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Open And Close Your Presentations with Power

Psychologists have proven that the first and last 30 seconds of any speech have the most impact.

Psychologists have proven that the first and last 30 seconds of any speech have the most impact – so give the opening and closing of your talk a little extra thought, time and effort. Do not open with, “Ladies and Gentlemen, it is a pleasure to be here tonight.” It’s a weak, rather meaningless thought and it wastes too much of those precious 30 seconds.

 

Joking your way in:

Opening a speech with a joke or funny story is the conventional wisdom. Before you do, ask yourself these questions about your joke:

  • Is it appropriate to the occasion and for the audience?
  • Is it in good taste?
  • Does it relate to me (my product or service) or the event or the group? Does it support your topic or its key points?

 

Opening options:

A humorous story or an inspirational vignette, which relate to your topic or audience are sure ways to get an audience’s attention. However, it may take more presentation skill than you possess in the beginning. It’s safer and more effective to give the audience what you know.

A good way to open your speech is by giving the audience the information they most want to hear. By now, you know most of the questions you’ll be asked at a cocktail reception or professional society meeting. Well, put the answers to those questions in your speech. If you’re not sure what a particular audience might want to hear, talk to the program chair and get that information from him or her.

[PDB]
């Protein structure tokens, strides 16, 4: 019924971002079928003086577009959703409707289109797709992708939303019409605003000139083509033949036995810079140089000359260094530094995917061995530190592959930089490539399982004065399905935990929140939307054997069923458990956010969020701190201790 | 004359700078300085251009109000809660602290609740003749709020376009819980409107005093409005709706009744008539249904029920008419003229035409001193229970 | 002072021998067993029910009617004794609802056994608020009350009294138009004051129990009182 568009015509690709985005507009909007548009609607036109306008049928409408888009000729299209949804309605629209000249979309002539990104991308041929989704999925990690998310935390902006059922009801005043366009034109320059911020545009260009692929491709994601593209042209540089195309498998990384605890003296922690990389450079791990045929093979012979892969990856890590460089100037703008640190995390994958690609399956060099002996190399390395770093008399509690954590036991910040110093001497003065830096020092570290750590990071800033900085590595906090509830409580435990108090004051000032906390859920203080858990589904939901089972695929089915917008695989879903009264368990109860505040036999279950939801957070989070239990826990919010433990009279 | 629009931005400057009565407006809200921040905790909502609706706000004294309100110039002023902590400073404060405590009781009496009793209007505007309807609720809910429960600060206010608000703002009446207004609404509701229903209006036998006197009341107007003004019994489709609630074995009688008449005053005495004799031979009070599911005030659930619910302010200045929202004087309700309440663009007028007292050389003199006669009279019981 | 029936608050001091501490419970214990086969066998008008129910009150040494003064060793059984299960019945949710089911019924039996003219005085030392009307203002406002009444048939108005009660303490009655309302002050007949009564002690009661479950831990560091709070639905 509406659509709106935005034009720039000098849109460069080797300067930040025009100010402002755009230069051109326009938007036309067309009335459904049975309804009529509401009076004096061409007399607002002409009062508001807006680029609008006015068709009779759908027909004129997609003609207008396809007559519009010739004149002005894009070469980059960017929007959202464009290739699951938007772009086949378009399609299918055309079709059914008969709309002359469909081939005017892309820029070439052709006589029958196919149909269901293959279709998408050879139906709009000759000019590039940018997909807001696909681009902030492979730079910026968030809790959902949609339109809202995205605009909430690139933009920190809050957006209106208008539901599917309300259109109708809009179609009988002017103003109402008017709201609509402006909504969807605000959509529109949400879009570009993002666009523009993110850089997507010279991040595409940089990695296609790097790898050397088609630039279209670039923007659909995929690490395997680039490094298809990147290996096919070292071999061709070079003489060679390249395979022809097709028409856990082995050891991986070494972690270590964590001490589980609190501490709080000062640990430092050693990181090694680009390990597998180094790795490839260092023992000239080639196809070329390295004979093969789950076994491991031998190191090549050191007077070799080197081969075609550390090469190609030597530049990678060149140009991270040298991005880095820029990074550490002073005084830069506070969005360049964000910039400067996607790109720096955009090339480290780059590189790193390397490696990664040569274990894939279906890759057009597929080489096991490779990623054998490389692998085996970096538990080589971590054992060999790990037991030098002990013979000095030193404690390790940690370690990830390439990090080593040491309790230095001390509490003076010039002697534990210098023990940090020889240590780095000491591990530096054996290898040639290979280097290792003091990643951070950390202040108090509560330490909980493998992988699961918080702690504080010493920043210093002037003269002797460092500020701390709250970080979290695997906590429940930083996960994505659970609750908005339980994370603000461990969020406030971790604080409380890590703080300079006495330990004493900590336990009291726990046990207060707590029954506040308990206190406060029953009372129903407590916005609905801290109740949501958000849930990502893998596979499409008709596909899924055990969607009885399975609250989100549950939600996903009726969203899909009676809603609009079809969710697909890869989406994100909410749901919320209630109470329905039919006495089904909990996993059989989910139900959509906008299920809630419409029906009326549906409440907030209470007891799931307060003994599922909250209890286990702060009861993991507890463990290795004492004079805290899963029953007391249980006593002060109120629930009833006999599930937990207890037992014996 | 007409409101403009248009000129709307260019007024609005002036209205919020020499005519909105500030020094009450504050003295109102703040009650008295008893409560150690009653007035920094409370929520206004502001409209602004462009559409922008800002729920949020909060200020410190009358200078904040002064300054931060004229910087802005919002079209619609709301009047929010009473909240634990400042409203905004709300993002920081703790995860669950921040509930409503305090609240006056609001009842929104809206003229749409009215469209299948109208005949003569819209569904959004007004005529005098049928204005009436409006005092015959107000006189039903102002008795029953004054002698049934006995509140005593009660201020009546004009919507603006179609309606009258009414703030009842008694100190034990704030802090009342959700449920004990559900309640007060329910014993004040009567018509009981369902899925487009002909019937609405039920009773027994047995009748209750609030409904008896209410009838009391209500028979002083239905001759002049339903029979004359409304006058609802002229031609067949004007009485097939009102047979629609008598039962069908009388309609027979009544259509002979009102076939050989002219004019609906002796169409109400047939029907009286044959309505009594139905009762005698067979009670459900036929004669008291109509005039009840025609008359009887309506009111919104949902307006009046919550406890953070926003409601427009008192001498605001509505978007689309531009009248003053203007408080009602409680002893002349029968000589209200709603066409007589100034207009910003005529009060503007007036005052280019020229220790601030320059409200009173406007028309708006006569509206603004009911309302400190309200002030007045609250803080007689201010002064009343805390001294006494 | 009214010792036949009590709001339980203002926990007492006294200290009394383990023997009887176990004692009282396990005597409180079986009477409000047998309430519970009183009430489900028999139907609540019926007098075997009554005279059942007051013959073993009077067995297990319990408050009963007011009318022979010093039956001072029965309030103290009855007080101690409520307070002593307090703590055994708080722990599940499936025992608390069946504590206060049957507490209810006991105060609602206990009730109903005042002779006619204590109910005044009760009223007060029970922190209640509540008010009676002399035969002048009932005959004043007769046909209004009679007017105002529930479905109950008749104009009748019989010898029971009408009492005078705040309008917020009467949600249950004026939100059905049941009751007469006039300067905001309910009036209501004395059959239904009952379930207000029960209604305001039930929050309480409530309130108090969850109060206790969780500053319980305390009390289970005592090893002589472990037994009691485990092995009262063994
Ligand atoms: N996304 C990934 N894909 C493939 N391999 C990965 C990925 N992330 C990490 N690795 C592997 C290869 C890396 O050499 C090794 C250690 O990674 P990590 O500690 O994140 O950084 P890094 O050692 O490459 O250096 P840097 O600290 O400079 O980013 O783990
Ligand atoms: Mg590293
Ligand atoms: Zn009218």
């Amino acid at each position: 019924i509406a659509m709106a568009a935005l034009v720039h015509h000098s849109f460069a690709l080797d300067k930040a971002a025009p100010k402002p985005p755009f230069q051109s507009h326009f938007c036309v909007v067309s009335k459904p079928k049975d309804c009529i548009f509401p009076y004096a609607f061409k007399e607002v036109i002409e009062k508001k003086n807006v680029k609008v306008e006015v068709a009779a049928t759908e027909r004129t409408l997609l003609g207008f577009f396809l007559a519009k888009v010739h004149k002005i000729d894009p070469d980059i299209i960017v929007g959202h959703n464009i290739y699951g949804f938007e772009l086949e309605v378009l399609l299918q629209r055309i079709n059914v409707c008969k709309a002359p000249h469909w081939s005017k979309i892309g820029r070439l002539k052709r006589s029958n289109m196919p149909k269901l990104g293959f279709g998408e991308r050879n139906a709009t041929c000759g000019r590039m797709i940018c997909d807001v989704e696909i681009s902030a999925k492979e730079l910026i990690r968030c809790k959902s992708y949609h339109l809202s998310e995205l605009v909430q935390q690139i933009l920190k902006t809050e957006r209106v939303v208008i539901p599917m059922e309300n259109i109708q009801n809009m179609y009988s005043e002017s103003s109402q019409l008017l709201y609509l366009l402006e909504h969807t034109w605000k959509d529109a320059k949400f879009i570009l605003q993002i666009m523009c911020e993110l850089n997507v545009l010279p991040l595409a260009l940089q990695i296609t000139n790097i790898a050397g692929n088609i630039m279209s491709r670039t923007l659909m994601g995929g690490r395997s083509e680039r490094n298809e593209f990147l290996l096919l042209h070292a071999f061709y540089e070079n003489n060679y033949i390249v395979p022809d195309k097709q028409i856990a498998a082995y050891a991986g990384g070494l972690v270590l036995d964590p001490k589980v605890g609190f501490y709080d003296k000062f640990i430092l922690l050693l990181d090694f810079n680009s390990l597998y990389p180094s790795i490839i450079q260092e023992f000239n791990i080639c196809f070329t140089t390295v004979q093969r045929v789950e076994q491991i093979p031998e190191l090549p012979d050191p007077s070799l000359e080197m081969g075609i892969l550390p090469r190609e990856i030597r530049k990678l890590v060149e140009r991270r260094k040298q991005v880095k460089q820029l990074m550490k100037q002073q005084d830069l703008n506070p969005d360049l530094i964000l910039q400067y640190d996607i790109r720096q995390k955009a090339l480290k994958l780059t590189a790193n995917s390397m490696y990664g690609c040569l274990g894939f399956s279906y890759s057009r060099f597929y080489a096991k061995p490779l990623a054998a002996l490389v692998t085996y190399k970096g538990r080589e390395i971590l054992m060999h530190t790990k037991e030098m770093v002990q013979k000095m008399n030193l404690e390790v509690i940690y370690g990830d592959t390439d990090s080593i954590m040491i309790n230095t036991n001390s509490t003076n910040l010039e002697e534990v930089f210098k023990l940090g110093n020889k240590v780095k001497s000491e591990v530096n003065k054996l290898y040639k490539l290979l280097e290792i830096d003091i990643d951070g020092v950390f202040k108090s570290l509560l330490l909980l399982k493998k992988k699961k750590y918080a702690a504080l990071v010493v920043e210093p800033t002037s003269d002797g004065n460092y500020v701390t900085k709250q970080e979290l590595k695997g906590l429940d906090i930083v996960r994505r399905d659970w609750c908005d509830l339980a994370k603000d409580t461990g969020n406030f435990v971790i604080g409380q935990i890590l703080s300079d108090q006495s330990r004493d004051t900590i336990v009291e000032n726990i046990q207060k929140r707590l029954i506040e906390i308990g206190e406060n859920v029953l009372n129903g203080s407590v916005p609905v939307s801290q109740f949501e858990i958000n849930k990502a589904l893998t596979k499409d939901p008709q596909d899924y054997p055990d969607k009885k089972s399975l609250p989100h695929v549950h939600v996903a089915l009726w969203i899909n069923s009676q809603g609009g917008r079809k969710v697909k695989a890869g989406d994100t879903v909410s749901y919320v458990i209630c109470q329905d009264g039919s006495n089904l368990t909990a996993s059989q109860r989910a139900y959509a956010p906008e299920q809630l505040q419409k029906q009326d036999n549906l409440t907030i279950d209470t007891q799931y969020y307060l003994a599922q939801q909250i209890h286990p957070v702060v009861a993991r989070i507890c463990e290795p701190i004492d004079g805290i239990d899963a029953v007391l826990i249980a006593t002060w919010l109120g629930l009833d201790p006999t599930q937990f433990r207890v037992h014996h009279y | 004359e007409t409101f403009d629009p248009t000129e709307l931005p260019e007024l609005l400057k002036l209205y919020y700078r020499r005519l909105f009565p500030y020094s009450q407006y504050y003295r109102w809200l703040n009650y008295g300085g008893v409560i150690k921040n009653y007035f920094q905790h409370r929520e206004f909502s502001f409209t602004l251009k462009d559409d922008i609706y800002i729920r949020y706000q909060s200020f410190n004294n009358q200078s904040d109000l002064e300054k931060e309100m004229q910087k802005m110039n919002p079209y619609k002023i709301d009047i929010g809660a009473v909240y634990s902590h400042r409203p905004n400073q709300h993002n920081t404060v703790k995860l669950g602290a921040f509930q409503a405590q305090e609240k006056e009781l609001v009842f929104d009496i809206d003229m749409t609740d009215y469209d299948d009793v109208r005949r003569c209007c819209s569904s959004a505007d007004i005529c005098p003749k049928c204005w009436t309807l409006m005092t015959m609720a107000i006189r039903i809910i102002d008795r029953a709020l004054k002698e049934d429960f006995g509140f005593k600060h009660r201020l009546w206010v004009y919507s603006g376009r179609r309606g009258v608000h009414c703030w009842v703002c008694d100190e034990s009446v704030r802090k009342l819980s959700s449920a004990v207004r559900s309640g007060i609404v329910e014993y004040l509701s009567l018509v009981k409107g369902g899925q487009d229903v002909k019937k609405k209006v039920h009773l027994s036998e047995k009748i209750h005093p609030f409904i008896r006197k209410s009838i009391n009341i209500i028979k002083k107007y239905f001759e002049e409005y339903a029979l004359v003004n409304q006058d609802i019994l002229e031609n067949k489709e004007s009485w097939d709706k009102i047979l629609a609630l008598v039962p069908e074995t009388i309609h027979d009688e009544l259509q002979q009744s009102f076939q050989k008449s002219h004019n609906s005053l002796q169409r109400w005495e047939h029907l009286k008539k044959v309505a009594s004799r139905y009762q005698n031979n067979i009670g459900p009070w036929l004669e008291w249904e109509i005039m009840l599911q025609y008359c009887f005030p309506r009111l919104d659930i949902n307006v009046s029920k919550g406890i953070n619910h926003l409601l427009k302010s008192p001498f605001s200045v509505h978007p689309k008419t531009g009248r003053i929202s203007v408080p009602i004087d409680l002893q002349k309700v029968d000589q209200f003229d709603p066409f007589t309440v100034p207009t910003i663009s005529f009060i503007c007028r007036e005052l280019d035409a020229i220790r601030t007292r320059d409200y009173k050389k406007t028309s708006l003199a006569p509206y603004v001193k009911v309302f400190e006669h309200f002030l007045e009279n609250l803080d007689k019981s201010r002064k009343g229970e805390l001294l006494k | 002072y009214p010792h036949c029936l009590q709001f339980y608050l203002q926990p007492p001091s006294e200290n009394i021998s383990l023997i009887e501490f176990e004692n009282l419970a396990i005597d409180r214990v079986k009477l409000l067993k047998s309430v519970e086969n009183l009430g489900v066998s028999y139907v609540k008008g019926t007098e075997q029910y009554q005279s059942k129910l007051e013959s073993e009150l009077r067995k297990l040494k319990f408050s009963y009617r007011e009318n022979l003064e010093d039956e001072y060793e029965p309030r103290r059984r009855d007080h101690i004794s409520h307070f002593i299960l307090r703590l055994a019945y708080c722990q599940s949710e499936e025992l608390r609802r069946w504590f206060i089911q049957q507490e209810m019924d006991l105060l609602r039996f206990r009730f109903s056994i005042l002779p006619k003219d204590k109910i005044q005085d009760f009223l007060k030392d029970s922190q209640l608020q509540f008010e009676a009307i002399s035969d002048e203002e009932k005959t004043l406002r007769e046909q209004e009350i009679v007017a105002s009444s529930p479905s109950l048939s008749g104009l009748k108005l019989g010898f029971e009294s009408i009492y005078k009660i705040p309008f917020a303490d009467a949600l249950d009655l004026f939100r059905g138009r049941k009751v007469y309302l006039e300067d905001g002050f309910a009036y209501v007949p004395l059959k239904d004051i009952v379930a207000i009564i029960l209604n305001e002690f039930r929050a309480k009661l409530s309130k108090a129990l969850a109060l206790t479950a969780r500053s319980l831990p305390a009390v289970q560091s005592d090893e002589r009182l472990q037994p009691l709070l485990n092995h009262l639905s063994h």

I helped a neighbor with a speech he was putting together for my women’s organization. He’s a senior scientist with Genentech. I suggested that since most of them don’t know what scientists are like or what they do, he should tell the audience what it was like to be a scientist. “Being a scientist is like doing a jigsaw puzzle in a snowstorm at night…you don’t have all the pieces…and you don’t have the picture to work from.”

 

Closing your talk:

The close should be the highlight of your speech. Summarize the key elements to the investment process, etc. If you’re going to take questions, say “Before my closing remarks, are there any questions.” Finish with something inspirational that proves your theme.

My scientist friend told our group of the frustrations of being a scientist and he closed by saying, “People often ask, ‘Why should anyone want to be a scientist?’” His closing story told of a particularly information-intensive medical conference he attended. The final speaker of the day opened with, “I am a 32-year-old wife and mother of two. I have AIDS. Please work fast.” My friend got a standing ovation for the speech.

However you open and close your talk, you can’t go wrong if you keep your audience’s needs in mind.

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